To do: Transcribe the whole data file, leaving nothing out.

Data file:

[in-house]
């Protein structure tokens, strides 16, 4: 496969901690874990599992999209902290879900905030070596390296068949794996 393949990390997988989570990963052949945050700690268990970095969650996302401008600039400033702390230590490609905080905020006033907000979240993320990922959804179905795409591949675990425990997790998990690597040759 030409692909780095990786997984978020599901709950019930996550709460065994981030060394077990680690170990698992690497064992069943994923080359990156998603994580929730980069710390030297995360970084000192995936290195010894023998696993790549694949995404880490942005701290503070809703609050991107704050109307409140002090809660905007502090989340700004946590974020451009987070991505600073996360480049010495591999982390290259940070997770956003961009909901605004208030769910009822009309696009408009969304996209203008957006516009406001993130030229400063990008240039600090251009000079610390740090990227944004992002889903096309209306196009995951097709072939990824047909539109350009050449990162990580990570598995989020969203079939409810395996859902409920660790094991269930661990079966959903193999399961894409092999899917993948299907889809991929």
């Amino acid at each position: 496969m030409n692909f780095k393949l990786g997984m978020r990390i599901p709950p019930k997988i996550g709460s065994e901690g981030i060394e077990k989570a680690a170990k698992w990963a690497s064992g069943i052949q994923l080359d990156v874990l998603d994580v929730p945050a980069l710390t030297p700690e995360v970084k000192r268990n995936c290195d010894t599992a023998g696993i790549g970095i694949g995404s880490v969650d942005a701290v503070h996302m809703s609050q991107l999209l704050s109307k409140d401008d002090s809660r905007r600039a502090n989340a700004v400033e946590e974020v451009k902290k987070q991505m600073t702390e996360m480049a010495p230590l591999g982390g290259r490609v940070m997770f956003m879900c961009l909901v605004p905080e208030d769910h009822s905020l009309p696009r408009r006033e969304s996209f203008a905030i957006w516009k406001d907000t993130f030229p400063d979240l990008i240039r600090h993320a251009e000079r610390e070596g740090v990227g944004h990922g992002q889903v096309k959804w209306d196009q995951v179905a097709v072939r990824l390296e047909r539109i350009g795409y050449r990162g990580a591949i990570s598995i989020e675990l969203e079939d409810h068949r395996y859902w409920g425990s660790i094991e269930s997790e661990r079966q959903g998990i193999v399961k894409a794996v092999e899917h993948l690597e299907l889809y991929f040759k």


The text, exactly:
[in-house]
């Protein structure tokens, strides 16, 4: 496969901690874990599992999209902290879900905030070596390296068949794996 393949990390997988989570990963052949945050700690268990970095969650996302401008600039400033702390230590490609905080905020006033907000979240993320990922959804179905795409591949675990425990997790998990690597040759 030409692909780095990786997984978020599901709950019930996550709460065994981030060394077990680690170990698992690497064992069943994923080359990156998603994580929730980069710390030297995360970084000192995936290195010894023998696993790549694949995404880490942005701290503070809703609050991107704050109307409140002090809660905007502090989340700004946590974020451009987070991505600073996360480049010495591999982390290259940070997770956003961009909901605004208030769910009822009309696009408009969304996209203008957006516009406001993130030229400063990008240039600090251009000079610390740090990227944004992002889903096309209306196009995951097709072939990824047909539109350009050449990162990580990570598995989020969203079939409810395996859902409920660790094991269930661990079966959903193999399961894409092999899917993948299907889809991929």
């Amino acid at each position: 496969m030409n692909f780095k393949l990786g997984m978020r990390i599901p709950p019930k997988i996550g709460s065994e901690g981030i060394e077990k989570a680690a170990k698992w990963a690497s064992g069943i052949q994923l080359d990156v874990l998603d994580v929730p945050a980069l710390t030297p700690e995360v970084k000192r268990n995936c290195d010894t599992a023998g696993i790549g970095i694949g995404s880490v969650d942005a701290v503070h996302m809703s609050q991107l999209l704050s109307k409140d401008d002090s809660r905007r600039a502090n989340a700004v400033e946590e974020v451009k902290k987070q991505m600073t702390e996360m480049a010495p230590l591999g982390g290259r490609v940070m997770f956003m879900c961009l909901v605004p905080e208030d769910h009822s905020l009309p696009r408009r006033e969304s996209f203008a905030i957006w516009k406001d907000t993130f030229p400063d979240l990008i240039r600090h993320a251009e000079r610390e070596g740090v990227g944004h990922g992002q889903v096309k959804w209306d196009q995951v179905a097709v072939r990824l390296e047909r539109i350009g795409y050449r990162g990580a591949i990570s598995i989020e675990l969203e079939d409810h068949r395996y859902w409920g425990s660790i094991e269930s997790e661990r079966q959903g998990i193999v399961k894409a794996v092999e899917h993948l690597e299907l889809y991929f040759k």